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If the Department of Defense (DoD) moves toward a more integrated employee health system, a foundation of information about the current system and requisite elements for such integration will be needed. The authors reviewed the research literature and DoD policy documents and interviewed DoD personnel to make several observations about the current state of safety and occupational health (SOH) arrangements in DoD. Currently, SOH policy cuts across several organizations at high levels in the Office of the Secretary of Defense, and SOH programs are implemented by each of the military services. Recently, leadership attention has focused on safety, mostly apart from occupational health, as a separate priority. DoD and the services have made efforts to increase coordination, including both high-level formal councils and through informal relationships among SOH practitioners. Health promotion and wellness have received considerable attention within DoD through periodic health assessments and educational programs, yet these areas have not benefited from the same increased coordination. As DoD contemplates a more integrated approach, the authors considered what DoD might learn from civilian experience with integrating employee health activities. To address this, the authors reviewed civilian models of integration to identify promising approaches and practices that might inform DoD efforts. The review of activities related to employee health in DoD — including industrial hygiene, safety, health promotion and wellness, occupational health, and its relatively mature health information technology infrastructure — indicates that there might be little need for DoD to introduce new programs but more need to make use of the information generated by the existing programs in a more coordinated, integrated manner.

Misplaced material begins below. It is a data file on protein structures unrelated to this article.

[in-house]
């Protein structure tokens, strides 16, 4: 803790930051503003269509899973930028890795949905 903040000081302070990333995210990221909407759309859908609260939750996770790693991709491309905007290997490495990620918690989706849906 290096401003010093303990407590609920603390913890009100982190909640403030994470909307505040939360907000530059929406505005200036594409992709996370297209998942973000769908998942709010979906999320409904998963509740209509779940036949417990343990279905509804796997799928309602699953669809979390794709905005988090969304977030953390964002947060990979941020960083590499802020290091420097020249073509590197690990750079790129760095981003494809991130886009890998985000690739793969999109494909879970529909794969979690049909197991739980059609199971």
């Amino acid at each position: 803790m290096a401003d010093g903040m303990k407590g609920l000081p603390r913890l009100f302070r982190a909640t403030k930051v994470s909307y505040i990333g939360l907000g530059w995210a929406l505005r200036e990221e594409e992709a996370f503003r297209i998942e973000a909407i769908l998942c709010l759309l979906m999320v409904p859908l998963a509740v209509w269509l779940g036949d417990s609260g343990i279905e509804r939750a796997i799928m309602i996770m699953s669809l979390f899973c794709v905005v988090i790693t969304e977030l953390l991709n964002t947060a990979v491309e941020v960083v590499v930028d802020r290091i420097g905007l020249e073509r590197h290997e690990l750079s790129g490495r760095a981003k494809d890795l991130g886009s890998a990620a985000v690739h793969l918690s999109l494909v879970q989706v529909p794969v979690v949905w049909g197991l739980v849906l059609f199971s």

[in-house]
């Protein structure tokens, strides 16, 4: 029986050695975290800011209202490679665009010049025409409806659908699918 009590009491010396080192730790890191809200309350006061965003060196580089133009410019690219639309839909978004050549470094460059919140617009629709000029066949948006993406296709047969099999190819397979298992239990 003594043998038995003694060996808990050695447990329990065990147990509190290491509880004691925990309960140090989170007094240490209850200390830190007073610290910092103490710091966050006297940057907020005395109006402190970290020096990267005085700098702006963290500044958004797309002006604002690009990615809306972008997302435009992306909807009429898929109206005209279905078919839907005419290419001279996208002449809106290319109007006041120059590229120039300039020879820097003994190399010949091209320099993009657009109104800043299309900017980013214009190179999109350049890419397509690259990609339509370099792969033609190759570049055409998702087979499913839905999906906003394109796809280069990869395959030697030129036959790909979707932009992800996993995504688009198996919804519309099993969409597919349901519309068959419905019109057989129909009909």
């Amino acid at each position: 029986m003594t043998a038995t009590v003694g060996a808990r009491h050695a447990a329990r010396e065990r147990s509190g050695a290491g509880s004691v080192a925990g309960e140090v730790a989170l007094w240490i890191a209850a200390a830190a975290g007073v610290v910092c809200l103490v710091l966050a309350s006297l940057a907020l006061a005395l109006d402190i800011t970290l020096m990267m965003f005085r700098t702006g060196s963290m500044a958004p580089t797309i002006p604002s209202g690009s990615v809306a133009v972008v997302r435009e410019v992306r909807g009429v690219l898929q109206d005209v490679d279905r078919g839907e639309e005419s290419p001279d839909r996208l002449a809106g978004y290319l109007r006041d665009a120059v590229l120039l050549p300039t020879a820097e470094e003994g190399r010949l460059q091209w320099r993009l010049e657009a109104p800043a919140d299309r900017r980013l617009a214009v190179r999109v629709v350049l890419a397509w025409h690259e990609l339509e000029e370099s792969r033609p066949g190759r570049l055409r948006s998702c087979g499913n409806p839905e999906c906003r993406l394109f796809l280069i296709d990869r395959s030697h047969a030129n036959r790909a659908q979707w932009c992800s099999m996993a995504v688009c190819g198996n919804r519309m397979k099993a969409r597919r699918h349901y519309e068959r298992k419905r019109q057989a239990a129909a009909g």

Table of Contents

  • Chapter One

    Introduction

  • Chapter Two

    Project Goal, Methods, and Definitions

  • Chapter Three

    Safety and Occupational Health in the Department of Defense

  • Chapter Four

    DoD Information Technology Systems Related to Safety and Occupational Health

  • Chapter Five

    Civilian Approaches to Integration

  • Chapter Six

    Observations and Conclusions

  • Appendix A

    Time Line of Safety and Occupational Health Policies and Programs, 1970-2007

  • Appendix B

    Semistructured Interviews with DoD Officials

The research described in this report was prepared for the Office of the Secretary of Defense (OSD). The research was conducted in the RAND National Defense Research Institute, a federally funded research and development center sponsored by the OSD, the Joint Staff, the Unified Combatant Commands, the Department of the Navy, the Marine Corps, the defense agencies, and the defense Intelligence Community.

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